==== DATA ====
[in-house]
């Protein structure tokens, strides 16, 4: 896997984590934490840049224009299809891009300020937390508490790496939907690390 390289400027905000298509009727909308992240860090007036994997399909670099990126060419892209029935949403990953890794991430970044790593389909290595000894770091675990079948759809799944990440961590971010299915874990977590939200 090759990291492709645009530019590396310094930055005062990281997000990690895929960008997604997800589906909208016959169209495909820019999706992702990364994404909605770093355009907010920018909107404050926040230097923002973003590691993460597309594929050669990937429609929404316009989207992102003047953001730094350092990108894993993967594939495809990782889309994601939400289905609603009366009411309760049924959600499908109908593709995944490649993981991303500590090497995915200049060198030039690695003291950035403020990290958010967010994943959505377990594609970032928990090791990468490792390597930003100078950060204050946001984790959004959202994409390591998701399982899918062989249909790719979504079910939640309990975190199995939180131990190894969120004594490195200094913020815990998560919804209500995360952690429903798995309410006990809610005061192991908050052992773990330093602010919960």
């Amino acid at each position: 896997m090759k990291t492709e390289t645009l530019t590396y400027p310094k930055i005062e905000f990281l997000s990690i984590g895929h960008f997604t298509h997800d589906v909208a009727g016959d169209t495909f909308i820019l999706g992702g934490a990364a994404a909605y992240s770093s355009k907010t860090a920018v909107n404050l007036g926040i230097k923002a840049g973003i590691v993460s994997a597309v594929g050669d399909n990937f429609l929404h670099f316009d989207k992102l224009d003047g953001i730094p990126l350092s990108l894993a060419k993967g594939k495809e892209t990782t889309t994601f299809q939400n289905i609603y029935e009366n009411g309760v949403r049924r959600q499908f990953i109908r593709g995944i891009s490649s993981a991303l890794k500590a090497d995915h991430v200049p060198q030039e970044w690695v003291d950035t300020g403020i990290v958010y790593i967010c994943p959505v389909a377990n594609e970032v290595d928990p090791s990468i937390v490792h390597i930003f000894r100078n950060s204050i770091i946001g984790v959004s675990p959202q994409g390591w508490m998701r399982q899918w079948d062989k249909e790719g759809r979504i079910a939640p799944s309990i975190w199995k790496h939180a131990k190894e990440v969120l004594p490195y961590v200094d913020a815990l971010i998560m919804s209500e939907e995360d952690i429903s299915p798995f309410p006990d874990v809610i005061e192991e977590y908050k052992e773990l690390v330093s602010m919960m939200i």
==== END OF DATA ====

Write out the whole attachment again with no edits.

[in-house]
């Protein structure tokens, strides 16, 4: 896997984590934490840049224009299809891009300020937390508490790496939907690390 390289400027905000298509009727909308992240860090007036994997399909670099990126060419892209029935949403990953890794991430970044790593389909290595000894770091675990079948759809799944990440961590971010299915874990977590939200 090759990291492709645009530019590396310094930055005062990281997000990690895929960008997604997800589906909208016959169209495909820019999706992702990364994404909605770093355009907010920018909107404050926040230097923002973003590691993460597309594929050669990937429609929404316009989207992102003047953001730094350092990108894993993967594939495809990782889309994601939400289905609603009366009411309760049924959600499908109908593709995944490649993981991303500590090497995915200049060198030039690695003291950035403020990290958010967010994943959505377990594609970032928990090791990468490792390597930003100078950060204050946001984790959004959202994409390591998701399982899918062989249909790719979504079910939640309990975190199995939180131990190894969120004594490195200094913020815990998560919804209500995360952690429903798995309410006990809610005061192991908050052992773990330093602010919960």
């Amino acid at each position: 896997m090759k990291t492709e390289t645009l530019t590396y400027p310094k930055i005062e905000f990281l997000s990690i984590g895929h960008f997604t298509h997800d589906v909208a009727g016959d169209t495909f909308i820019l999706g992702g934490a990364a994404a909605y992240s770093s355009k907010t860090a920018v909107n404050l007036g926040i230097k923002a840049g973003i590691v993460s994997a597309v594929g050669d399909n990937f429609l929404h670099f316009d989207k992102l224009d003047g953001i730094p990126l350092s990108l894993a060419k993967g594939k495809e892209t990782t889309t994601f299809q939400n289905i609603y029935e009366n009411g309760v949403r049924r959600q499908f990953i109908r593709g995944i891009s490649s993981a991303l890794k500590a090497d995915h991430v200049p060198q030039e970044w690695v003291d950035t300020g403020i990290v958010y790593i967010c994943p959505v389909a377990n594609e970032v290595d928990p090791s990468i937390v490792h390597i930003f000894r100078n950060s204050i770091i946001g984790v959004s675990p959202q994409g390591w508490m998701r399982q899918w079948d062989k249909e790719g759809r979504i079910a939640p799944s309990i975190w199995k790496h939180a131990k190894e990440v969120l004594p490195y961590v200094d913020a815990l971010i998560m919804s209500e939907e995360d952690i429903s299915p798995f309410p006990d874990v809610i005061e192991e977590y908050k052992e773990l690390v330093s602010m919960m939200i």